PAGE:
Belief in the importance of angels was as widespread and intense in the early modern era as it had been in the middle ages. This volume is the first to consider how ideas about the nature, existence and activities of angels negotiated the religious, intellectual and cultural upheavals of the sixteenth and seventeenth centuries. The contributors explore the fate and fortunes of these heavenly protectors and messengers against the backdrop of the Renaissance and Reformation and in the context of scientific change. Ranging from the British Isles and continental Europe to New England and Latin America, they consider how angels were implicated in the processes of Protestant and Catholic renewal, their relationship with witchcraft and magic, and their representation in literature and art. Based on original research, the essays offer genuinely fresh insight into the moments and movements that defined the early modern world.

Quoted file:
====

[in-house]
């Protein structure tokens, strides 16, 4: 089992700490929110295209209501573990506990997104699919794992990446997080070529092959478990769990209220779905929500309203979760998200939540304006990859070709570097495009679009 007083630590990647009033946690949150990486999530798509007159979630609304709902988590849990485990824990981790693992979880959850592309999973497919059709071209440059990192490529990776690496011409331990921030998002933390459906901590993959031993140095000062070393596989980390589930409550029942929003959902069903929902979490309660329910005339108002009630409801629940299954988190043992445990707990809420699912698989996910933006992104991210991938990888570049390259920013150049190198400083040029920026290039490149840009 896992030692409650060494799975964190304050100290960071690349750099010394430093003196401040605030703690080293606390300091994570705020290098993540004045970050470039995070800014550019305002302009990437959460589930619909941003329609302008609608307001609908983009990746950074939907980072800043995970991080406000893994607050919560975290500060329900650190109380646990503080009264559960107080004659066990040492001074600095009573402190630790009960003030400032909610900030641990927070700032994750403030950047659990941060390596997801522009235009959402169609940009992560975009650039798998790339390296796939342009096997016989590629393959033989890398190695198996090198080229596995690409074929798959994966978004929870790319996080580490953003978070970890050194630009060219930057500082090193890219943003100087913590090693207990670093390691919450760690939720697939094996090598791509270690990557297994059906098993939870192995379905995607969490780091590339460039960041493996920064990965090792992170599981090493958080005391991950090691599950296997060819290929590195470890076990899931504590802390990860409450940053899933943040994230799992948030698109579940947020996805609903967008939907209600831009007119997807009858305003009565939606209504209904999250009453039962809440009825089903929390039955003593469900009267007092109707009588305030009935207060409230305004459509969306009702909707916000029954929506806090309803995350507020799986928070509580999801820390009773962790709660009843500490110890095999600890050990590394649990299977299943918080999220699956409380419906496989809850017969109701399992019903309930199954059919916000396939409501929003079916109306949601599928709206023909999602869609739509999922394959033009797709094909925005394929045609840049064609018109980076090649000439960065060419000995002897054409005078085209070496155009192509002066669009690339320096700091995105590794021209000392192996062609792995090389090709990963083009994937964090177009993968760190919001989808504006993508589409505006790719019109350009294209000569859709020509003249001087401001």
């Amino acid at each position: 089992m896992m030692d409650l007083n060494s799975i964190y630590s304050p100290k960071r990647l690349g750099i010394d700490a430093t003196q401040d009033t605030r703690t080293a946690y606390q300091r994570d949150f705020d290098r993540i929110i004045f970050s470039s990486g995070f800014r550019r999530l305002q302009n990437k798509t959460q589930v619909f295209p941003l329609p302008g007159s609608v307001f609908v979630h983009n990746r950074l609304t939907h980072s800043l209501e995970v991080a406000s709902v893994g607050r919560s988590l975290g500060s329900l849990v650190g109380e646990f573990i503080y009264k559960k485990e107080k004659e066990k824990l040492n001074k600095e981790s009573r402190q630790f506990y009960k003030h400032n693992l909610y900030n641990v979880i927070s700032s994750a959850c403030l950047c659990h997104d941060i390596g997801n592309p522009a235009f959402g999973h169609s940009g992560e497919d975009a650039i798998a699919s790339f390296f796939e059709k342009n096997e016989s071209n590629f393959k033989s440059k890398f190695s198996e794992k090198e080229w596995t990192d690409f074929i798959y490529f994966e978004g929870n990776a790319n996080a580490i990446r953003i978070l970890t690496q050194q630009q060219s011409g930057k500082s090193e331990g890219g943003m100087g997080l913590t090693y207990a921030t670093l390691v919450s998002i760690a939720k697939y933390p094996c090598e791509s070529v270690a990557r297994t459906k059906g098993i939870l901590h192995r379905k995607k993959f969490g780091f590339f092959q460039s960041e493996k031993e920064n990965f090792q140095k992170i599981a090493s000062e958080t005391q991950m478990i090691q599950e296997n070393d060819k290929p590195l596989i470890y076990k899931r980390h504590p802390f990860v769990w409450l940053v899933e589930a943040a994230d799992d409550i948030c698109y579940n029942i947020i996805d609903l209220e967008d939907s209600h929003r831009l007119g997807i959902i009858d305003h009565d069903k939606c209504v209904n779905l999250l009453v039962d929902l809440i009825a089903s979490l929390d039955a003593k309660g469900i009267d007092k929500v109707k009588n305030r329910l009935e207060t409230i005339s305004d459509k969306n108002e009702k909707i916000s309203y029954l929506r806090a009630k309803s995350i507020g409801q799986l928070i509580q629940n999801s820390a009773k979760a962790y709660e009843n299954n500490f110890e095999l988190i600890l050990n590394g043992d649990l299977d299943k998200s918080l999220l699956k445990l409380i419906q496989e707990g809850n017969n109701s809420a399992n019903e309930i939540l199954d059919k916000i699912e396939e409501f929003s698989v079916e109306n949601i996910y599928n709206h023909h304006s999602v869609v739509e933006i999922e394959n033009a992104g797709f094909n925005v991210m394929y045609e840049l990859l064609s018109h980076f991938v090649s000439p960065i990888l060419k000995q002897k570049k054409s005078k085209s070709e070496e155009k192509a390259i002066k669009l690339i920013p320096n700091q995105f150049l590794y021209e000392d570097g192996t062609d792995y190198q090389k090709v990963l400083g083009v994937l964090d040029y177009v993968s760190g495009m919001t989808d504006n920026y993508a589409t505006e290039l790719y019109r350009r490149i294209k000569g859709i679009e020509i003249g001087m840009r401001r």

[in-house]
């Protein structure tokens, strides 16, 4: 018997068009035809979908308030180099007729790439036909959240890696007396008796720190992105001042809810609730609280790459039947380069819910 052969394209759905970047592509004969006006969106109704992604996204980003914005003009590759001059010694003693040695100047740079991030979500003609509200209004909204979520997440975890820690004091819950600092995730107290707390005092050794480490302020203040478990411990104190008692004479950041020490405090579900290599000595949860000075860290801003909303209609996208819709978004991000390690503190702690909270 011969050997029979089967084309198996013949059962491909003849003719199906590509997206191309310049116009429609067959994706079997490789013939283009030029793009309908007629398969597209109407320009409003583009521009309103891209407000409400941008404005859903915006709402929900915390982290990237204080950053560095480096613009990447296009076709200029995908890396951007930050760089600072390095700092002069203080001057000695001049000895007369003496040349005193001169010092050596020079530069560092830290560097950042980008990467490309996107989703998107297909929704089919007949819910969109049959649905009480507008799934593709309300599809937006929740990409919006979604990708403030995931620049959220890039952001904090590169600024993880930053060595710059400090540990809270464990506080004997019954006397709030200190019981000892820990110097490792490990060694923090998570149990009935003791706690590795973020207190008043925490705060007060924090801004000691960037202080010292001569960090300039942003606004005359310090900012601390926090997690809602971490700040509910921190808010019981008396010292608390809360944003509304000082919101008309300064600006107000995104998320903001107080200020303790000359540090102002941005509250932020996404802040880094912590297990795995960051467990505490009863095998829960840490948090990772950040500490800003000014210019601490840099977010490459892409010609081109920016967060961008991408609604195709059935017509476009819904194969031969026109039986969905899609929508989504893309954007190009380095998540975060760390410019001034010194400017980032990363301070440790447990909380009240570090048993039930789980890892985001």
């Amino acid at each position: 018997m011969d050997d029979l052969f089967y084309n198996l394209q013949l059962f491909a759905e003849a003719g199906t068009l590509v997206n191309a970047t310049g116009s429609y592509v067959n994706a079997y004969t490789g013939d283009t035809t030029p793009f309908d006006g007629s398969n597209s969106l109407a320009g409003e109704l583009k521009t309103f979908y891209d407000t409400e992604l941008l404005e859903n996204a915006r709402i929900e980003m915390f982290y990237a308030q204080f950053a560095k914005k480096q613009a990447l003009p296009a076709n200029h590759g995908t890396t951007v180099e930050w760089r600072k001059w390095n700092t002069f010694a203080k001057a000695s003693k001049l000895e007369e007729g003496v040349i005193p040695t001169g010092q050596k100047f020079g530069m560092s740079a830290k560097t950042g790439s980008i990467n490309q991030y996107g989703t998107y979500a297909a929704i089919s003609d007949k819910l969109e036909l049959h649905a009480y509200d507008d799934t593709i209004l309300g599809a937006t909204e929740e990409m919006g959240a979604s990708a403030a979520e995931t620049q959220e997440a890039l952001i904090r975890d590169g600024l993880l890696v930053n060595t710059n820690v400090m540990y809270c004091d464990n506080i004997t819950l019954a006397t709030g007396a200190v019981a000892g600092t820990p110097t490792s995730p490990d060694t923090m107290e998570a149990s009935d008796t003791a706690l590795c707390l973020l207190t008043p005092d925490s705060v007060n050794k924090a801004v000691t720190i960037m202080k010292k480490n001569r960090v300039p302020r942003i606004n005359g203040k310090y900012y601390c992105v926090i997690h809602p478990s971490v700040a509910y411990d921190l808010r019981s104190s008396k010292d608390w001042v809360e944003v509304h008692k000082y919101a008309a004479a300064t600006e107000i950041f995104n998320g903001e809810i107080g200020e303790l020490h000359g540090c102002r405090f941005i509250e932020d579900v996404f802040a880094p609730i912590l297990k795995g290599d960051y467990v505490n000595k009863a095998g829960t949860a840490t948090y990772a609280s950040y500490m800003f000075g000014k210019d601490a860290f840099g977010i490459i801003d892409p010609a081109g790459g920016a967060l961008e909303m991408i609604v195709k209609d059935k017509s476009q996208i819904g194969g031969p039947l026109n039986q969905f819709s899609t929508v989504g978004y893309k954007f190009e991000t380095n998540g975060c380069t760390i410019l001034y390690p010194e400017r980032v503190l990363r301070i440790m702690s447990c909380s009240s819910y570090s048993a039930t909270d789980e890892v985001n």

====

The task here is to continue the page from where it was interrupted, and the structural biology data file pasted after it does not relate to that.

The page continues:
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(247mm x 174mm x 21mm)
Cambridge University Press
Publisher: Cambridge University Press
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Author Biography - Peter Marshall
Peter Marshall is Reader in History at the University of Warwick. His recent publications include Reformation England, 1480-1642 (2003) and Religious Identities in Henry VIII's England (2005). Alexandra Walsham is Professor of Reformation History at the University of Exeter. Her previous publications include Providence in Early Modern England (1999) and Charitable Hatred: Tolerance and Intolerance in England 1500-1700 (2006).